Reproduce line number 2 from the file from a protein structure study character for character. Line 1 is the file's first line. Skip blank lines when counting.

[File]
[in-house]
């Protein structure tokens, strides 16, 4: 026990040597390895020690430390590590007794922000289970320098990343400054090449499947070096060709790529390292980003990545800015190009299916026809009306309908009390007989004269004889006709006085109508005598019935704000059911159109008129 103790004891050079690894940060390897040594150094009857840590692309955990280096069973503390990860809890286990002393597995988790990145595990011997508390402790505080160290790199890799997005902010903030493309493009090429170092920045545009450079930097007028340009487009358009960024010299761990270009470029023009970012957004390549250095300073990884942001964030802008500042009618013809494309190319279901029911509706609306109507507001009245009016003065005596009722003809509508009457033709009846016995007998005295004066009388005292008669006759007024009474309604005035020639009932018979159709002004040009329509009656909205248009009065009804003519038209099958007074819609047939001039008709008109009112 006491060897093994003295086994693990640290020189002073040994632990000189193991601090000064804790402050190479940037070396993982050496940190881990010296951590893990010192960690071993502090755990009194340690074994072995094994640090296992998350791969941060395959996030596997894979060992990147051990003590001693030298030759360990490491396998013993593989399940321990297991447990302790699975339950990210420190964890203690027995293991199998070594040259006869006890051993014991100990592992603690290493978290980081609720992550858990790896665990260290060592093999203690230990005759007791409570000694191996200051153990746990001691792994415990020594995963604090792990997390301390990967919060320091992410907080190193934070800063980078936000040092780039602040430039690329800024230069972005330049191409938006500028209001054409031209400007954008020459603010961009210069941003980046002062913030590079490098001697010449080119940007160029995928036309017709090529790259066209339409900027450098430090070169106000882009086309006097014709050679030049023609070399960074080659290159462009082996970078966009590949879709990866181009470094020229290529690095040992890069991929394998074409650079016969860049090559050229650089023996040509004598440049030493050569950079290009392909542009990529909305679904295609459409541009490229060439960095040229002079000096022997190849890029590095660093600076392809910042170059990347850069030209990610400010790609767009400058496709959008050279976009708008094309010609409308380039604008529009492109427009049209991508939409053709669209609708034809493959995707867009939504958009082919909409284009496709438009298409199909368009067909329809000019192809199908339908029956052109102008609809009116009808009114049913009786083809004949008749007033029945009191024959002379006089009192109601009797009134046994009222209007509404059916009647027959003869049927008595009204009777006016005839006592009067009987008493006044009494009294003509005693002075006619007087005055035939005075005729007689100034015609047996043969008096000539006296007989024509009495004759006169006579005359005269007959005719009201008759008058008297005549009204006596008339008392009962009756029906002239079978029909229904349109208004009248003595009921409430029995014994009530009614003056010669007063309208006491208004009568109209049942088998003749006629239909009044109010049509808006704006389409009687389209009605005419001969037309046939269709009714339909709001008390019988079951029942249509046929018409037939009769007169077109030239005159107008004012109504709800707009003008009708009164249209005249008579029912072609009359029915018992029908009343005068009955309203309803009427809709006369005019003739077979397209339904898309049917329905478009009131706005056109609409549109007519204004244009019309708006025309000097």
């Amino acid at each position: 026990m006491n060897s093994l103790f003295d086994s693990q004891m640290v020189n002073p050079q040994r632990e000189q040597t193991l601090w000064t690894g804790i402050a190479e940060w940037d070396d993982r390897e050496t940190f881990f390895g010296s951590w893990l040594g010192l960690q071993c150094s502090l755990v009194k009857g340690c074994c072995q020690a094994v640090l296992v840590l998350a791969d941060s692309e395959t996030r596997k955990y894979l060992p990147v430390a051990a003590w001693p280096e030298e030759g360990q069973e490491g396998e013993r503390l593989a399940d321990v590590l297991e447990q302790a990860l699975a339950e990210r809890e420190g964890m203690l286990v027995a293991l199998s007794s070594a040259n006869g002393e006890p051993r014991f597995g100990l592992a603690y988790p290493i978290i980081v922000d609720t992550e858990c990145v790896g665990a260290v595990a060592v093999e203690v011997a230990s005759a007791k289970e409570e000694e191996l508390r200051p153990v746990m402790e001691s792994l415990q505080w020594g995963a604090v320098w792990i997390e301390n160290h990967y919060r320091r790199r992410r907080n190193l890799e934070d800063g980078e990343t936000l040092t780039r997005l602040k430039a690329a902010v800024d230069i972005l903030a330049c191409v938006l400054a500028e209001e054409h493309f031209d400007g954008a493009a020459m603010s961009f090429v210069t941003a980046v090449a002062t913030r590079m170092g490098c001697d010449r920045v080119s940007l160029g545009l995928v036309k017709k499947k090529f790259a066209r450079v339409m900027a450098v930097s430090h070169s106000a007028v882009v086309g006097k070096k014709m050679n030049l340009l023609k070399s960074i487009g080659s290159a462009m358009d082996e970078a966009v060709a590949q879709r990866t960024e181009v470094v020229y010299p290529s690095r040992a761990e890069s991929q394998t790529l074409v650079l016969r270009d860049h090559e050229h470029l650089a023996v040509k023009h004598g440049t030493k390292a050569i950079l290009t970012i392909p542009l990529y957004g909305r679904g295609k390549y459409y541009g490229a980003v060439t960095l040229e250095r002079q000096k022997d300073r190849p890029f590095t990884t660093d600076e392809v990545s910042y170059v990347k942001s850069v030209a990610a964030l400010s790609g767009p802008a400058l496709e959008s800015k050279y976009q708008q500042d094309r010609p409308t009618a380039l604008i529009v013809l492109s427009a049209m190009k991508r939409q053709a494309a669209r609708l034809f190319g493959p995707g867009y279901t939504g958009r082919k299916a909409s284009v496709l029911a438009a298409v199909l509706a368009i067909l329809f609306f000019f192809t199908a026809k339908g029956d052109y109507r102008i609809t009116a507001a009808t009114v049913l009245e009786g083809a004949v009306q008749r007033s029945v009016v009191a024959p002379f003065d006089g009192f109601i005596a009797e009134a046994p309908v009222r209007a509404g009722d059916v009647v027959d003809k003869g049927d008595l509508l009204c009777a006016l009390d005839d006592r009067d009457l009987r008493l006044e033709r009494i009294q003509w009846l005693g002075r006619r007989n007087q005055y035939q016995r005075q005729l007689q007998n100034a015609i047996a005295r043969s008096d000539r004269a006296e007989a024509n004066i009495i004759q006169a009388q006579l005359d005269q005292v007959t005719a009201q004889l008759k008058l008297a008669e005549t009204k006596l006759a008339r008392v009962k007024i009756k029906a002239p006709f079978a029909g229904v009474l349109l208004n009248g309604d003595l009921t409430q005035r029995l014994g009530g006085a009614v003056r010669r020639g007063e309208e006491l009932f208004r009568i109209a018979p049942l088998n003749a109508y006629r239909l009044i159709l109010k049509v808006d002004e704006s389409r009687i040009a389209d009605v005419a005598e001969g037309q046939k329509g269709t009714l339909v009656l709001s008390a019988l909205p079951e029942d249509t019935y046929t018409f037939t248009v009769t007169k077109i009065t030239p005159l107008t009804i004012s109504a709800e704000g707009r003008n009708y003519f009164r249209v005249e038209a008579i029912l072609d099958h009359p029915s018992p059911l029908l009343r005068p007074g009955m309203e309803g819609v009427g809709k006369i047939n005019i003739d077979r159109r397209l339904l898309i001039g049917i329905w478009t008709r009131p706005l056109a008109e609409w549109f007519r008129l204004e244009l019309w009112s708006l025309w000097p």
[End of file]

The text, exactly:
């Protein structure tokens, strides 16, 4: 026990040597390895020690430390590590007794922000289970320098990343400054090449499947070096060709790529390292980003990545800015190009299916026809009306309908009390007989004269004889006709006085109508005598019935704000059911159109008129 103790004891050079690894940060390897040594150094009857840590692309955990280096069973503390990860809890286990002393597995988790990145595990011997508390402790505080160290790199890799997005902010903030493309493009090429170092920045545009450079930097007028340009487009358009960024010299761990270009470029023009970012957004390549250095300073990884942001964030802008500042009618013809494309190319279901029911509706609306109507507001009245009016003065005596009722003809509508009457033709009846016995007998005295004066009388005292008669006759007024009474309604005035020639009932018979159709002004040009329509009656909205248009009065009804003519038209099958007074819609047939001039008709008109009112 006491060897093994003295086994693990640290020189002073040994632990000189193991601090000064804790402050190479940037070396993982050496940190881990010296951590893990010192960690071993502090755990009194340690074994072995094994640090296992998350791969941060395959996030596997894979060992990147051990003590001693030298030759360990490491396998013993593989399940321990297991447990302790699975339950990210420190964890203690027995293991199998070594040259006869006890051993014991100990592992603690290493978290980081609720992550858990790896665990260290060592093999203690230990005759007791409570000694191996200051153990746990001691792994415990020594995963604090792990997390301390990967919060320091992410907080190193934070800063980078936000040092780039602040430039690329800024230069972005330049191409938006500028209001054409031209400007954008020459603010961009210069941003980046002062913030590079490098001697010449080119940007160029995928036309017709090529790259066209339409900027450098430090070169106000882009086309006097014709050679030049023609070399960074080659290159462009082996970078966009590949879709990866181009470094020229290529690095040992890069991929394998074409650079016969860049090559050229650089023996040509004598440049030493050569950079290009392909542009990529909305679904295609459409541009490229060439960095040229002079000096022997190849890029590095660093600076392809910042170059990347850069030209990610400010790609767009400058496709959008050279976009708008094309010609409308380039604008529009492109427009049209991508939409053709669209609708034809493959995707867009939504958009082919909409284009496709438009298409199909368009067909329809000019192809199908339908029956052109102008609809009116009808009114049913009786083809004949008749007033029945009191024959002379006089009192109601009797009134046994009222209007509404059916009647027959003869049927008595009204009777006016005839006592009067009987008493006044009494009294003509005693002075006619007087005055035939005075005729007689100034015609047996043969008096000539006296007989024509009495004759006169006579005359005269007959005719009201008759008058008297005549009204006596008339008392009962009756029906002239079978029909229904349109208004009248003595009921409430029995014994009530009614003056010669007063309208006491208004009568109209049942088998003749006629239909009044109010049509808006704006389409009687389209009605005419001969037309046939269709009714339909709001008390019988079951029942249509046929018409037939009769007169077109030239005159107008004012109504709800707009003008009708009164249209005249008579029912072609009359029915018992029908009343005068009955309203309803009427809709006369005019003739077979397209339904898309049917329905478009009131706005056109609409549109007519204004244009019309708006025309000097």